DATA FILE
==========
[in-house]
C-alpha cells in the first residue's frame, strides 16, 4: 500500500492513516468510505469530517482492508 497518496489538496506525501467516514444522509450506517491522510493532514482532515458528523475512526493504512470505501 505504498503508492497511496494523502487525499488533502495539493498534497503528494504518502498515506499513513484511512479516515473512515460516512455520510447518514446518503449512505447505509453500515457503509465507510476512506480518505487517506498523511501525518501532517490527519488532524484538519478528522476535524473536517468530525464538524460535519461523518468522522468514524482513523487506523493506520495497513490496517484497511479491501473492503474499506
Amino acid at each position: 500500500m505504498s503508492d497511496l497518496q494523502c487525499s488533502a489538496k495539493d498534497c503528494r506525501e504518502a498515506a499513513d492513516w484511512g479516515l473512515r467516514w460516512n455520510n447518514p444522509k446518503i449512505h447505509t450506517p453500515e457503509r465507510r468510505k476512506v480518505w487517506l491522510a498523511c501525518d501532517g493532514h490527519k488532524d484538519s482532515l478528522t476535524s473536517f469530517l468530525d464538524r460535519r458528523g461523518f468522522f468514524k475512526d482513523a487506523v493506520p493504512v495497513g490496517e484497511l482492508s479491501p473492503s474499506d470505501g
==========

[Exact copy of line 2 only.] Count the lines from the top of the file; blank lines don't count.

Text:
C-alpha cells in the first residue's frame, strides 16, 4: 500500500492513516468510505469530517482492508 497518496489538496506525501467516514444522509450506517491522510493532514482532515458528523475512526493504512470505501 505504498503508492497511496494523502487525499488533502495539493498534497503528494504518502498515506499513513484511512479516515473512515460516512455520510447518514446518503449512505447505509453500515457503509465507510476512506480518505487517506498523511501525518501532517490527519488532524484538519478528522476535524473536517468530525464538524460535519461523518468522522468514524482513523487506523493506520495497513490496517484497511479491501473492503474499506